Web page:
This is interesting because road designs are just some calculations and drawings on paper (intangible).

In the system that follows the British practices and which I am familiar with, final validation is deemed completed when the overall design was checked and certified by the professional engineer who then affixed his professional stamp. From then, he is legally responsible for the integrity of the design.

In some countries, another professional engineer (a checker) needs to check the design and certify that it meets requirements. This can be considered validation too.

For very complex design, experts in particular areas may be engaged to certified that the design for the particular area meet requirements and in cases where new concepts or approaches to the design are employed, scale models may be used to validate the design.
 

Ronen E

Problem Solver
Staff member
Moderator
#7
This is interesting because road designs are just some calculations and drawings on paper (intangible).

In the system that follows the British practices and which I am familiar with, final validation is deemed completed when the overall design was checked and certified by the professional engineer who then affixed his professional stamp. From then, he is legally responsible for the integrity of the design.

In some countries, another professional engineer (a checker) needs to check the design and certify that it meets requirements. This can be considered validation too.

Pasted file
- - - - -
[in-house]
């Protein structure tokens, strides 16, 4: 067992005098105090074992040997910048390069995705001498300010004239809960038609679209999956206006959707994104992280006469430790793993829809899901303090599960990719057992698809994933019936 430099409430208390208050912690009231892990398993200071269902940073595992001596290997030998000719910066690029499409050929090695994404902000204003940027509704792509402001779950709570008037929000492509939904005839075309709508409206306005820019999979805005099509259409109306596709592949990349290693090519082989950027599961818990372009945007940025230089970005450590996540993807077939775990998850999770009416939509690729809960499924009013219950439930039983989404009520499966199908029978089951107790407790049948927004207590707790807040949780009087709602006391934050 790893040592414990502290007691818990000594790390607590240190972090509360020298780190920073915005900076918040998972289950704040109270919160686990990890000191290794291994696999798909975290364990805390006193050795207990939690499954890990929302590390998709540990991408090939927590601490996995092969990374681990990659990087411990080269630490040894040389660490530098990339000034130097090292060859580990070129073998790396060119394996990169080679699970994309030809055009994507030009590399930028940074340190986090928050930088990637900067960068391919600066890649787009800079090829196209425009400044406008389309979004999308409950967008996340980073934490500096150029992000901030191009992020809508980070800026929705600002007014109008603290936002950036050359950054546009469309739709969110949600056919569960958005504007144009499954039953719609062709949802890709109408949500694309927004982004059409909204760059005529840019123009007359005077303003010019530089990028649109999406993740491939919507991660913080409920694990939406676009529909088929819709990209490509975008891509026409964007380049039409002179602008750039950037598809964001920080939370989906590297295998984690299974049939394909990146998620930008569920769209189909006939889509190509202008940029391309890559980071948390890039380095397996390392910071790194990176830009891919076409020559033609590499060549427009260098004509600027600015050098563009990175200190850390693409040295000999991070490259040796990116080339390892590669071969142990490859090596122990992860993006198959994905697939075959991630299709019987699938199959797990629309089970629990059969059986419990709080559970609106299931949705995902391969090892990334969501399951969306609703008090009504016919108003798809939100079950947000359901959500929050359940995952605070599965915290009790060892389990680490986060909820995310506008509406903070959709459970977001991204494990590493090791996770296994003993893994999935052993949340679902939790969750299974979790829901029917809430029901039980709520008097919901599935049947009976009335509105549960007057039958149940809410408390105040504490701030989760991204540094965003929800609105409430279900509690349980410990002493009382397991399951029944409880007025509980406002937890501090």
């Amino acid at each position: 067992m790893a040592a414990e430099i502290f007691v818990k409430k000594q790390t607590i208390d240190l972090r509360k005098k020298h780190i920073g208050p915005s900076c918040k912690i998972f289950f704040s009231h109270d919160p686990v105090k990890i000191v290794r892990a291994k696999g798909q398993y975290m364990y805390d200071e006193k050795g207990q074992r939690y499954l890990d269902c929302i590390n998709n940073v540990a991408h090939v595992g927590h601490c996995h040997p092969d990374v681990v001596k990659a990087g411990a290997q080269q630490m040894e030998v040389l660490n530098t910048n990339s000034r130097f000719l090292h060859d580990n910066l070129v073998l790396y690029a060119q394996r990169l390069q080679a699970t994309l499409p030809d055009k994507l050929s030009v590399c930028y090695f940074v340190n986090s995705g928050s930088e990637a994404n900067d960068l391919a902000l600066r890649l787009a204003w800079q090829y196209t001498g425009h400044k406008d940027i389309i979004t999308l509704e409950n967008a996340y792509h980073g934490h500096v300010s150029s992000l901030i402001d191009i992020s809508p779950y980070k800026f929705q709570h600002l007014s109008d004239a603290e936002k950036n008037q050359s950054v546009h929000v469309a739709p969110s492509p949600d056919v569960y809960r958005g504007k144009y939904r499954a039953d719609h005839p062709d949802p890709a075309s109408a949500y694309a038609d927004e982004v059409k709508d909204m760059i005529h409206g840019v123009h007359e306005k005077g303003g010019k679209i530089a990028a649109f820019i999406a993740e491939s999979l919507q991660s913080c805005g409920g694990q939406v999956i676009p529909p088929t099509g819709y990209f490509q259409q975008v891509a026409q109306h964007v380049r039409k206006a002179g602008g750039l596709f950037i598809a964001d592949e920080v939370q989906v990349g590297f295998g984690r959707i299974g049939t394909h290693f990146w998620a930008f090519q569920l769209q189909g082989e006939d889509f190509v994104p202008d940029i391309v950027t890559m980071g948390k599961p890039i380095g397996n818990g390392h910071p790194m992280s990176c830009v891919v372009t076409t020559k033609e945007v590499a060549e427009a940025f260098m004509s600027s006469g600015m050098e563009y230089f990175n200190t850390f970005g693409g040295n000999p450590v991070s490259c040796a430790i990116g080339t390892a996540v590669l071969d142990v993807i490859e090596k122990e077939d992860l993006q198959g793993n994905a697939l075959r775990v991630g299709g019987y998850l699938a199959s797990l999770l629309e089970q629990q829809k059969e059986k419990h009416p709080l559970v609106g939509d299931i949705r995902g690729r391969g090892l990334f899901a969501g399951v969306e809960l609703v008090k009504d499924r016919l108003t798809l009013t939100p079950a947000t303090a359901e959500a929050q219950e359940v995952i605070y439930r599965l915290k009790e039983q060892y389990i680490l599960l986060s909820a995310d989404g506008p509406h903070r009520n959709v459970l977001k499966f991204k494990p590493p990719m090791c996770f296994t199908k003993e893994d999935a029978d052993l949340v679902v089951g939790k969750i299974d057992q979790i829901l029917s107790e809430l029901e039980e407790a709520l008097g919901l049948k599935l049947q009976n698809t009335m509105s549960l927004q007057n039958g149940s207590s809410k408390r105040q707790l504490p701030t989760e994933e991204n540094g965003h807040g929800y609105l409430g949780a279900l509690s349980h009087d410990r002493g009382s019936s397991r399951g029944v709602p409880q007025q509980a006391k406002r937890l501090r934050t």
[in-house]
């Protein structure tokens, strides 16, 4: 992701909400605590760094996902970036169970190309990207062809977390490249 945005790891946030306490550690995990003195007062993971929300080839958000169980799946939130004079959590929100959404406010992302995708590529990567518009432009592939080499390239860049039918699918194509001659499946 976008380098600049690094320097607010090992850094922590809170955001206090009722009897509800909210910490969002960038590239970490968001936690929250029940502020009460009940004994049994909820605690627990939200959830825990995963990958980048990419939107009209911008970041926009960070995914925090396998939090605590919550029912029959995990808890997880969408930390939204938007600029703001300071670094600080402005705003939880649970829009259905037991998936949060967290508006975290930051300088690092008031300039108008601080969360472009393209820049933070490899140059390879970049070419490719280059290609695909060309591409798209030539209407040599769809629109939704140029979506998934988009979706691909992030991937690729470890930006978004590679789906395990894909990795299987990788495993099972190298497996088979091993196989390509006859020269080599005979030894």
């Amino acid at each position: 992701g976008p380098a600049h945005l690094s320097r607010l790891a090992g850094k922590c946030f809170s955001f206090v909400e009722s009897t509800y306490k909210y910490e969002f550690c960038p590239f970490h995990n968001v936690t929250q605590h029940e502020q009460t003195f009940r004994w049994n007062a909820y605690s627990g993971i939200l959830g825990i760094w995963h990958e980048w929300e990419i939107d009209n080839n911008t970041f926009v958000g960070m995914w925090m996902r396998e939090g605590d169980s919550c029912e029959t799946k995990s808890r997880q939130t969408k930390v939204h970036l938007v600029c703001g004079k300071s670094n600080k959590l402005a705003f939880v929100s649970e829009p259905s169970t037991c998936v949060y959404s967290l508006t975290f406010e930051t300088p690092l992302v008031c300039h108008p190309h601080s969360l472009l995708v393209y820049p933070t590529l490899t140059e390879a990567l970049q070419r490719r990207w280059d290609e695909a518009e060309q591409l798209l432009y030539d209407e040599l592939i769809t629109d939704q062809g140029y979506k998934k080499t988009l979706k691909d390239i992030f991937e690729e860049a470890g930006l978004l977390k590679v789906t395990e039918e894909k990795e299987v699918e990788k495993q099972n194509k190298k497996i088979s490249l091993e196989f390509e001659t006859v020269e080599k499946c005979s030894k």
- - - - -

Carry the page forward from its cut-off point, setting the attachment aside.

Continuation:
For very complex design, experts in particular areas may be engaged to certified that the design for the particular area meet requirements and in cases where new concepts or approaches to the design are employed, scale models may be used to validate the design.
In the medical industry (where I come from) those would be considered forms of verification as well (e.g. calculations check by a peer engineer). I know that the (general) software industry views the terms verification and validation in a somewhat similar way. Regardless, I can easily conceive that other industries have different technical terminology; and of course there's also the legal aspect - giving legal validity to the design (and assigning legal responsibility).

:topic:

As to validating an "intangible" entity (the design) - in the medical industry it's common to refer to a "design validation" even though a more correct terminology would be "product validation" (which is used much less). The term "design validation" is used in contrast with "process validation" which is the validation of the production process (provision of evidence that the process consistently and accurately realises the design as specified).
 

somashekar

Staff member